MS Awareness Week 2022 will run from 25 April – 1 May is observed globally every year. The aim of this week is to raise awareness of multiple sclerosis and bring together those who are living with the condition to share their stories.
Multiple sclerosis (MS) is a condition that can affect the brain and spinal cord, causing a wide range of potential symptoms, including problems with vision, arm or leg movement, sensation or balance.
Every day, people living with MS do whatever it takes to move their lives forward despite the challenges. By sharing their stories, we help people better understand life with MS and become inspired to do whatever it takes to change the world for people living with MS.
MS is unpredictable and different for everybody. Symptoms can come and go and change over time, and it’s difficult to know how your condition might progress. That’s why this #MSAwarenessWeek (from 25 April – 1 May) we’re shining a light on the uncertainty of living with the condition.
You can show your support by: Joining an event · Walk MS · Bike MS · Challenge Walk MS · Muckfest MS · DIY Fundraising . For more information and learn more about how you can help, please visit:
World Parkinson’s Day is an opportunity for people with Parkinson’s, scientists and supporters, fundraisers and families, carers and clinicians, to come together and tell the story of Parkinson’s.
Parkinson’s is a progressive neurological condition. This means that it causes problems in the brain and gets worse over time. It’s the fastest-growing neurological condition in the world.
Here are 5 facts about Parkinson’s that you may not know:
- Parkinson’s is the fastest growing neurological condition in the world.
- There are over 40 symptoms. From pain and stiffness, to problems with sleep and mental health. Everyone’s experience is different.
- 1 in 37 people alive today in the UK will be diagnosed with Parkinson’s in their lifetime.
- Every hour, 2 more people are diagnosed. That’s the same as 18,000 people every year.
- Around 145,000 people in the UK are currently diagnosed with Parkinson’s.
This year, on 11 April, Parkinson’s UK is supporting 2 activities, chosen and led by a group of dedicated and passionate volunteers: Poems for Parkinson’s and Light Up Blue for Parkinson’s.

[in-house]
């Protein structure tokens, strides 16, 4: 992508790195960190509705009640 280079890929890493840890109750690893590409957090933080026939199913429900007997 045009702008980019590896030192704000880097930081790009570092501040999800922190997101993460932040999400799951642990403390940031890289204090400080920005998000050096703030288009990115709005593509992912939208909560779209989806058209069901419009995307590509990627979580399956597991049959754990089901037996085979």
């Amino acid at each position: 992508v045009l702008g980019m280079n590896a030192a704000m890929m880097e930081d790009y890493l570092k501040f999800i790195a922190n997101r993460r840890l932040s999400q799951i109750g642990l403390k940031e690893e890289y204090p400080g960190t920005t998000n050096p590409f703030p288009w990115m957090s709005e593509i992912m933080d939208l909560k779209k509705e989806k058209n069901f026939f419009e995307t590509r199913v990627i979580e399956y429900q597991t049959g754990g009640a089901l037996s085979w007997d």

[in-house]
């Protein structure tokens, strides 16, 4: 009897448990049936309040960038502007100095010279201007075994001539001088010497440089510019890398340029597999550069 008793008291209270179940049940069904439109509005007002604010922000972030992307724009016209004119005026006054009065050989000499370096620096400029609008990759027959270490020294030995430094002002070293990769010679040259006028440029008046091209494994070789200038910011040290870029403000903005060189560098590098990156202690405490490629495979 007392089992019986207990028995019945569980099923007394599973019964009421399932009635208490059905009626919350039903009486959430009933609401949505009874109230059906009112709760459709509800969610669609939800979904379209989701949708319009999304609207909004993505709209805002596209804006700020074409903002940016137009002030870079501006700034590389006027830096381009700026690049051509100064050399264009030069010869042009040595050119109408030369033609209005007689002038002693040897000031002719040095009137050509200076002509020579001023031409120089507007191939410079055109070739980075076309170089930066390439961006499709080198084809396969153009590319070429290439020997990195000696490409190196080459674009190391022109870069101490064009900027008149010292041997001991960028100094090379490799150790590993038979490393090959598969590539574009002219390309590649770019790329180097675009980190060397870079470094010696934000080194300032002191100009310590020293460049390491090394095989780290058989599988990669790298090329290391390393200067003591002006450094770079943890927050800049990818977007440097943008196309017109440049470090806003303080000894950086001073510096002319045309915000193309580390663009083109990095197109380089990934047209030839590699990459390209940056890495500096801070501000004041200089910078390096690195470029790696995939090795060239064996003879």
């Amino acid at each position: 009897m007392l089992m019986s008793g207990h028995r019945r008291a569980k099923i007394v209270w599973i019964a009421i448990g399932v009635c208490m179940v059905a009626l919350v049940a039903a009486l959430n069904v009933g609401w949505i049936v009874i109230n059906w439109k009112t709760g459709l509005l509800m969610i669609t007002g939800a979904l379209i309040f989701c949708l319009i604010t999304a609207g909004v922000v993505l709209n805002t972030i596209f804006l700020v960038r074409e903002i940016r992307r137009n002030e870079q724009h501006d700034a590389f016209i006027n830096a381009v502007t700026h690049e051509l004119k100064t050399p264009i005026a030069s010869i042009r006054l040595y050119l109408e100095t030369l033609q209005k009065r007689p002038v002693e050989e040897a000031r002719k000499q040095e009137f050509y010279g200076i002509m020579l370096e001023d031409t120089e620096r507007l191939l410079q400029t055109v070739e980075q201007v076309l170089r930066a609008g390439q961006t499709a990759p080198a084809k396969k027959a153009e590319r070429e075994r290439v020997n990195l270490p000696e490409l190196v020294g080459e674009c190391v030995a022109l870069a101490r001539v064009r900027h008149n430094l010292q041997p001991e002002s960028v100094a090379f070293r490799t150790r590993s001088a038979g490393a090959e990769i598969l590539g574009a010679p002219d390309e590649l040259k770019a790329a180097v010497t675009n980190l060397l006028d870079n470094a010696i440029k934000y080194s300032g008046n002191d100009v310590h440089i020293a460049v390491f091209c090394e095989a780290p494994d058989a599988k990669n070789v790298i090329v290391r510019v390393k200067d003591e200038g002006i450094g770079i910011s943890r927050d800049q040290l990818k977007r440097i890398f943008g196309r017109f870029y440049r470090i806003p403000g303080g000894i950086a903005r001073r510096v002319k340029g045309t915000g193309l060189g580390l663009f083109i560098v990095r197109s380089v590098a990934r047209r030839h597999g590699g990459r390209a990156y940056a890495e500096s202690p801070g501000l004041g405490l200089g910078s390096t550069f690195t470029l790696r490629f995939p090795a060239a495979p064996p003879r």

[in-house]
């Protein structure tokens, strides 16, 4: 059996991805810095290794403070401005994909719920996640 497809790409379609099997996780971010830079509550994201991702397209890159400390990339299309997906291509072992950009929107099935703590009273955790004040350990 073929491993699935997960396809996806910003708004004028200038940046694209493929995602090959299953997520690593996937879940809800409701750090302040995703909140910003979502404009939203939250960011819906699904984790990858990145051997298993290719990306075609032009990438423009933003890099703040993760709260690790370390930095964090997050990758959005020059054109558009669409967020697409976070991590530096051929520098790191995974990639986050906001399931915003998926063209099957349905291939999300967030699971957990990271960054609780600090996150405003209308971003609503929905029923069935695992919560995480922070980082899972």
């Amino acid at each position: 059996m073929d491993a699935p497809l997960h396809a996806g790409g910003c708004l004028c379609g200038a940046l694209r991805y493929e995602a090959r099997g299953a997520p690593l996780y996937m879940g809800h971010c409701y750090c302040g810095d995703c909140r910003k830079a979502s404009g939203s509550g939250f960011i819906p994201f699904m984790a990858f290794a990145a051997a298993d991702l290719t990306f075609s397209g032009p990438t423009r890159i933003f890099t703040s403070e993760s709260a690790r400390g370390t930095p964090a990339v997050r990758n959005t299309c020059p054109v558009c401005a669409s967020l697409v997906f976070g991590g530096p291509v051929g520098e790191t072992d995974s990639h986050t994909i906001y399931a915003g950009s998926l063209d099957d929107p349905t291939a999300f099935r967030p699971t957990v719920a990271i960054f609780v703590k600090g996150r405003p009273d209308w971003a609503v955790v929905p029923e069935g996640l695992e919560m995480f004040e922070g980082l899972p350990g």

Whether you have Parkinson’s, are close to someone with the condition, or just want to spread awareness, it’s really easy to take part.To find out more about how you can get involved please visit:
Here are some of our top wellness tips that are based on scientific evidence.
1. Avoid processed foods – Foods that have been changed from their natural state
2. Drink plenty of water – Try to aim for 8 glasses a day.
3. Incorporate healthy fats into your diet such as avocado, nuts and olive oil.
4. Avoid refined carbohydrates and sugars. Added sugars are extremely prevalent in modern food and drinks. A high intake is linked to obesity, type 2 diabetes, and heart disease.
5. Eat fibre-rich foods such as whole grains, nuts, seeds, fruits & veggies
6. Eat plenty of fruits & veggies as they are filled with vitamins, minerals, antioxidants & dietary fibre, which is essential for optimum health.
7. Be Active -as a general goal, aim for at least 30 minutes of moderate physical activity every day.
8. Eat Fatty Fish – aim for at least 2 portions of fish every week, 1 of which should be an oily fish such as salmon or mackerel.
9. Avoid Smoking & Limit your Alcohol intake- Heavy alcohol consumption is linked to liver, heart, and pancreatic disease, as well as an overall increased risk of early death. People who smoke may lose up to 10 years of life and be 3 times more likely to die prematurely than those who never pick up a cigarette. Both of these habits are important to avoid.
10. Meditate – The state of deep rest produced by meditation triggers the brain to release neurotransmitters that enhance feelings of well-being, focus, and inner calm. Meditation also reduces the stress hormone cortisol.
If you’re trying to live a healthier life, try not to just focus on the foods you eat. Exercise, sleep, and social relationships are also incredibly important.